We still don't have any decorations up at our house. I still haven't sat down to figure out whether I know what I'm going to give to all the people I want to buy for. I still have to get the Christmas cards done.

But today I'm going to have a day all for me - doing only what I feel like doing - not doing anything that truly needs to be done. Tomorrow I will carry on with the must-do's.

I don't feel truly depressed, yet there are indicators that suggest things are not the way they should be with me. There are too many messes around the house that bother me - small messes, yet messes I'm having trouble clearing away. I want to, but somehow I can't bring myself to actually do it. Ever felt that way?

I long for Living Room this Friday. We'll talk about how Christmas is affecting all of us this year. I know I won't be the only person having troubles.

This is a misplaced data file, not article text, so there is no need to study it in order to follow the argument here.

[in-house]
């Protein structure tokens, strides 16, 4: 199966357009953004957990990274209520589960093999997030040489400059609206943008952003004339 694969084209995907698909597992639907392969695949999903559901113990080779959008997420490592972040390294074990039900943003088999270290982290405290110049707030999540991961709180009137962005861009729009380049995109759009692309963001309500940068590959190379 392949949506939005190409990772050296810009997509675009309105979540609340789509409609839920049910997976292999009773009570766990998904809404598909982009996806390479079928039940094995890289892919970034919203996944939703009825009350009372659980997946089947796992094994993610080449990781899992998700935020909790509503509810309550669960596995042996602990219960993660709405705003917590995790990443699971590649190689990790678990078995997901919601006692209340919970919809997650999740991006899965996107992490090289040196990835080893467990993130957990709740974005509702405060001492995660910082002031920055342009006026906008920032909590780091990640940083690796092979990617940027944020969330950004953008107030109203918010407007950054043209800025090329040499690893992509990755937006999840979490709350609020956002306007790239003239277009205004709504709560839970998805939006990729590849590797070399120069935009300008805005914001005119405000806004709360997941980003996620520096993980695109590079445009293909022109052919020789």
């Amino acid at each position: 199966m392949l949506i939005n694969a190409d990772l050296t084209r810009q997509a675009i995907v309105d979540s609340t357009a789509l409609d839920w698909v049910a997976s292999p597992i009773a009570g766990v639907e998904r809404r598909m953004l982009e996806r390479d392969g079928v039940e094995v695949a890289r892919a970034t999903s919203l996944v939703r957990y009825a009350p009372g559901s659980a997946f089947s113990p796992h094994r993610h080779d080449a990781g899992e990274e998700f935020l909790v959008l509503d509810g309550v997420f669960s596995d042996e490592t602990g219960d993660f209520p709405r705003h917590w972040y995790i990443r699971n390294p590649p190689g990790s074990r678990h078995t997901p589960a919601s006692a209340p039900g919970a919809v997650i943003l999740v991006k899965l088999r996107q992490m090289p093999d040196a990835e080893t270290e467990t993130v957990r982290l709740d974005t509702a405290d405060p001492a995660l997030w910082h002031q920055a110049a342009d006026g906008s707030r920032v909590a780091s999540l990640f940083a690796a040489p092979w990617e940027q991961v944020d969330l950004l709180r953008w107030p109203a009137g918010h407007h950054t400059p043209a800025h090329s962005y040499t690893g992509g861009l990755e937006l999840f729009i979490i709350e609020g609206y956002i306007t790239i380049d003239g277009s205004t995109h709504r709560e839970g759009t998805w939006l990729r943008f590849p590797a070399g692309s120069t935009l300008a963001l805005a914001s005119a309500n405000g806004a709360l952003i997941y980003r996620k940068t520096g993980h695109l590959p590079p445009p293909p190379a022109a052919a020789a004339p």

This morning, before I start my official sabbath day (though please don't think I'm legalistic about this sabbath thing), I think I will make a list of all the things I'll need to do in these two weeks before Christmas. I know what will happen is that things won't look nearly as over-whelming as they seem to be. ...And I will try to keep lots of time for me in the plans - time to withdraw from the busyness - time to read and draw and play.

Tuesday, December 04, 2007

The awe and wonder of it all

Last year's Christmas was a stressful time for me. I truly suffered from all the negative aspects of the season: the huge number of fliers coming to the door irked me; the full parking lots at the mall overwhelmed me; the stores with the Christmas music and the pushing of goods bothered me. The materialism of it all - the having to live up to all the traditions, when I wasn't in the mood - the pressures of going to parties and having to entertain family at home were more than I could bear. I saw it as a chaotic time, one I wished I could escape.